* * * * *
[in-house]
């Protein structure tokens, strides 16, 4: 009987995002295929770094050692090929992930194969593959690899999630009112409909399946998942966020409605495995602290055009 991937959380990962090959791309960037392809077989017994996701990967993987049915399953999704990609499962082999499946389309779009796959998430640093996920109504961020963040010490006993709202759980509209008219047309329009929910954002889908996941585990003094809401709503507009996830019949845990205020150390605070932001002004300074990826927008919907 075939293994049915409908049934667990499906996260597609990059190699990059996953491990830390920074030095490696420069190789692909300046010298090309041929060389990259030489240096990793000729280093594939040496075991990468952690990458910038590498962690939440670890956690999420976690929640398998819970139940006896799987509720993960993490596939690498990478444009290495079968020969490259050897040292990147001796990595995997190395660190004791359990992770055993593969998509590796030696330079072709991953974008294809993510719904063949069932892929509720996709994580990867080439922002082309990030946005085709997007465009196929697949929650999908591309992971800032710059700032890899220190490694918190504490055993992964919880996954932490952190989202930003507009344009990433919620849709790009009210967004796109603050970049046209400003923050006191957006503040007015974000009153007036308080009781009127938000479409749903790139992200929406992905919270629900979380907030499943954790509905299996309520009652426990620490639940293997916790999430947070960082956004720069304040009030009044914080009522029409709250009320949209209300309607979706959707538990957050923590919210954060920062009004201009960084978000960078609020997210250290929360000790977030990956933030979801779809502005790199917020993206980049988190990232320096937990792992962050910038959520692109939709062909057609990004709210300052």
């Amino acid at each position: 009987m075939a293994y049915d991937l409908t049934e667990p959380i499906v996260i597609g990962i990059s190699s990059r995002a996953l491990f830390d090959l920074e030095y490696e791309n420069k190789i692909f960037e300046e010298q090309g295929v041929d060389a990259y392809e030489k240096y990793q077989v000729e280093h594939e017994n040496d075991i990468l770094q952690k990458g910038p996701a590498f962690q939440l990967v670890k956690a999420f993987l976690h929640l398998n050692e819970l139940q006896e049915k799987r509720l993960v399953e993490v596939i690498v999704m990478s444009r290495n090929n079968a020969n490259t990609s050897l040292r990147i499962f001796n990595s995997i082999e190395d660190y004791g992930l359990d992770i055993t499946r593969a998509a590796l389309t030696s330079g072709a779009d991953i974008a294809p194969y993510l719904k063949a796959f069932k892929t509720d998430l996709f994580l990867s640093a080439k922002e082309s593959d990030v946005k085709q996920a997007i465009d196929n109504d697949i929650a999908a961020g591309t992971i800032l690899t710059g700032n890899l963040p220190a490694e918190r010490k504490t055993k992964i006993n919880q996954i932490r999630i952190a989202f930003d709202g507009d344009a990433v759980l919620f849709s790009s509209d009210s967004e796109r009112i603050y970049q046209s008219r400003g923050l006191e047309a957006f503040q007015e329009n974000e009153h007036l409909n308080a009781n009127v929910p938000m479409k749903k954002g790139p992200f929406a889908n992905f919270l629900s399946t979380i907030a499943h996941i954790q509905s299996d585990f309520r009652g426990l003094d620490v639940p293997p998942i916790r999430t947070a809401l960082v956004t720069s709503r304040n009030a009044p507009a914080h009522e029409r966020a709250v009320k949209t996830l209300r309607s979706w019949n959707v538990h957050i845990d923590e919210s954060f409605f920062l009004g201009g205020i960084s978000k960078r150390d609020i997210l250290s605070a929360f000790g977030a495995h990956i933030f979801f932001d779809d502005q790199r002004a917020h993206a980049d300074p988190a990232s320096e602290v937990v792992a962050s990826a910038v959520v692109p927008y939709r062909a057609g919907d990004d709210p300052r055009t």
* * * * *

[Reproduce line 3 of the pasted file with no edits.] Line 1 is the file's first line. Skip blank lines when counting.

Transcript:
């Amino acid at each position: 009987m075939a293994y049915d991937l409908t049934e667990p959380i499906v996260i597609g990962i990059s190699s990059r995002a996953l491990f830390d090959l920074e030095y490696e791309n420069k190789i692909f960037e300046e010298q090309g295929v041929d060389a990259y392809e030489k240096y990793q077989v000729e280093h594939e017994n040496d075991i990468l770094q952690k990458g910038p996701a590498f962690q939440l990967v670890k956690a999420f993987l976690h929640l398998n050692e819970l139940q006896e049915k799987r509720l993960v399953e993490v596939i690498v999704m990478s444009r290495n090929n079968a020969n490259t990609s050897l040292r990147i499962f001796n990595s995997i082999e190395d660190y004791g992930l359990d992770i055993t499946r593969a998509a590796l389309t030696s330079g072709a779009d991953i974008a294809p194969y993510l719904k063949a796959f069932k892929t509720d998430l996709f994580l990867s640093a080439k922002e082309s593959d990030v946005k085709q996920a997007i465009d196929n109504d697949i929650a999908a961020g591309t992971i800032l690899t710059g700032n890899l963040p220190a490694e918190r010490k504490t055993k992964i006993n919880q996954i932490r999630i952190a989202f930003d709202g507009d344009a990433v759980l919620f849709s790009s509209d009210s967004e796109r009112i603050y970049q046209s008219r400003g923050l006191e047309a957006f503040q007015e329009n974000e009153h007036l409909n308080a009781n009127v929910p938000m479409k749903k954002g790139p992200f929406a889908n992905f919270l629900s399946t979380i907030a499943h996941i954790q509905s299996d585990f309520r009652g426990l003094d620490v639940p293997p998942i916790r999430t947070a809401l960082v956004t720069s709503r304040n009030a009044p507009a914080h009522e029409r966020a709250v009320k949209t996830l209300r309607s979706w019949n959707v538990h957050i845990d923590e919210s954060f409605f920062l009004g201009g205020i960084s978000k960078r150390d609020i997210l250290s605070a929360f000790g977030a495995h990956i933030f979801f932001d779809d502005q790199r002004a917020h993206a980049d300074p988190a990232s320096e602290v937990v792992a962050s990826a910038v959520v692109p927008y939709r062909a057609g919907d990004d709210p300052r055009t």